Research Article| Volume 398, P31-38, March 15, 2019

Cortical thinning across Parkinson's disease stages and clinical correlates

  • Heather Wilson
    Neurodegeneration Imaging Group, Department of Basic and Clinical Neuroscience, Institute of Psychiatry, Psychology and Neuroscience, King's College London, London, UK
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  • Flavia Niccolini
    Neurodegeneration Imaging Group, Department of Basic and Clinical Neuroscience, Institute of Psychiatry, Psychology and Neuroscience, King's College London, London, UK
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  • Clelia Pellicano
    Department of Neuroscience, Mental Health and Secnsory Organs-(NESMOS), Sapienza University, Rome, Italy
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  • Marios Politis
    Corresponding author at: Neurodegeneration Imaging Group, Maurice Wohl Clinical Neuroscience Institute, 125 Coldharbour Lane, Camberwell, London SE5 9NU, UK.
    Neurodegeneration Imaging Group, Department of Basic and Clinical Neuroscience, Institute of Psychiatry, Psychology and Neuroscience, King's College London, London, UK
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Published:January 17, 2019DOI:


      • Progressive cortical thinning and subcortical volumetric loss with increasing disease severity in PD.
      • Morphometric changes are associated with disease duration and motor symptom severity.
      • Morphometric changes are associated with lower MMSE scores.
      • Subclinical changes could contribute towards future development of cognitive decline.
      • Topographic patterns of cortical thinning could act as marker of disease severity and cognitive dysfunction.



      Imaging studies have revealed cortical thinning and subcortical atrophy occurring in Parkinson's disease (PD); however, the topographical distribution and clinical associations related to advancing stages of PD remains unclear.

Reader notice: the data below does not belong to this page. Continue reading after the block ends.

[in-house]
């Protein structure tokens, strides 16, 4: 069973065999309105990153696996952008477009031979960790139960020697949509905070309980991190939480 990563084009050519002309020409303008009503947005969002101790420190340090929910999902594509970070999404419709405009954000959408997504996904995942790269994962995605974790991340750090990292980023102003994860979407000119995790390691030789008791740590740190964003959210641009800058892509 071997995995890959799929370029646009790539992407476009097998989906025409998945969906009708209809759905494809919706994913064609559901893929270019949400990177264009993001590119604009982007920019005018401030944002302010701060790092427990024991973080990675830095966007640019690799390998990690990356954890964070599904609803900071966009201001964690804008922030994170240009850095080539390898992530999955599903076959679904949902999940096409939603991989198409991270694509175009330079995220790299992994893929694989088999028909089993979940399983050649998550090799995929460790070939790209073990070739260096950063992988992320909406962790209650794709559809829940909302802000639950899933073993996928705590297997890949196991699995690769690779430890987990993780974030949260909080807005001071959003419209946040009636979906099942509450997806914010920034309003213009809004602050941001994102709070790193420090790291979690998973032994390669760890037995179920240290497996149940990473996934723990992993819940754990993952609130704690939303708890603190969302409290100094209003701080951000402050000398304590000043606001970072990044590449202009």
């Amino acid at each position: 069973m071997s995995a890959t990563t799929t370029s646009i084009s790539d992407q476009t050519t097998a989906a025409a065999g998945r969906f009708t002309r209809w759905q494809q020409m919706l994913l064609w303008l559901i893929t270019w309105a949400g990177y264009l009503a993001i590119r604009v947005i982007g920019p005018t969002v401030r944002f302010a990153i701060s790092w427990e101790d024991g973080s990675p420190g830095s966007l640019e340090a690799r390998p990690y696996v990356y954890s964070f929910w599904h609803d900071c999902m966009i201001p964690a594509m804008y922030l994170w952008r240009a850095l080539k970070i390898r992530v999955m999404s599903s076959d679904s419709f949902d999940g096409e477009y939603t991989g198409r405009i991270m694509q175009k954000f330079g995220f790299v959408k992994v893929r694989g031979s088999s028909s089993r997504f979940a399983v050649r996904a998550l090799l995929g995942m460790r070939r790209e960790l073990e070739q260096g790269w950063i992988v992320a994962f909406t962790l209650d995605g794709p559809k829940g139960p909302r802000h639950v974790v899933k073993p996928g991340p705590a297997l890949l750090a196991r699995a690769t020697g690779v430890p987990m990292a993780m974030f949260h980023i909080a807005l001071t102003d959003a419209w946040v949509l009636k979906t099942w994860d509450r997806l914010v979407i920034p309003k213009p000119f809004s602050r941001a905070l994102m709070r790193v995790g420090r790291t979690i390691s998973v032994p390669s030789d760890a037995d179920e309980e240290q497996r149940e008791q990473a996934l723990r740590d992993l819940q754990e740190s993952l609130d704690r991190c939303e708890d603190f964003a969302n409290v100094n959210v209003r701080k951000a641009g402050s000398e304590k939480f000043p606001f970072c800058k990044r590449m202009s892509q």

We aimed to investigate the topographical distribution of cortical and subcortical morphometric changes, and their clinical associations, related to increasing disease severity.


      In this cross-sectional imaging study, T1-weighted structural magnetic resonance imaging data for 80 non-demented PD patients and 30 age-matched healthy controls were analysed using FreeSurfer software suite to derive morphometric changes using whole-brain vertex-wise analysis, and surface-based (cortical) and volume-based (subcortical) parcellation maps. PD patients were divided into three groups of mild (n = 27), moderate (n = 27), and severe (n = 26) PD based disease duration and Hoehn and Yahr and Unified Parkinson's Disease Rating Scale Part-III motor severity scores.


      Whole-brain vertex-wise analysis revealed cortical thinning in the orbitofrontal cortex in early PD (P = .011), and in the superior frontal (P = .002), caudal middle frontal gyrus (P = .001) and inferior parietal cortex (P = .006) in moderate PD. Severe PD patients showed additional cortical thinning in temporal and occipital cortices (P < .005). Subcortical volume loss was detected in the thalamus (P = .012) and hippocampus (P = .032) in moderate PD, which extended to the caudate (P = .012), putamen (P = .042) and amygdala (P = .008) in severe PD. Increasing disease duration and motor severity scores, correlated with cortical thinning in frontal, temporal, parietal and occipital cortices, and subcortical volumetric loss in the thalamus, caudate, putamen, amygdala and hippocampus. Lower global cognitive status, measured with MMSE, correlated with cortical thinning in temporal, parietal, frontal and cingulate cortices, and with volumetric loss in the hippocampus (r = 0.31; P = .009); suggesting subclinical pathogenic changes occur prior to the onset of cognitive impairment.


      In conclusion, in more severe disease stages PD patients exhibit progressive cortical thinning and subcortical volume loss which could have relevance to the development of cognitive impairment.



      H&Y (Hoehn and Yahr), MRI (magnetic resonance imaging), MMSE (Mini Mental State Examination), PD (Parkinson's disease), UPDRS (Unified Parkinson's Disease Rating Scale)
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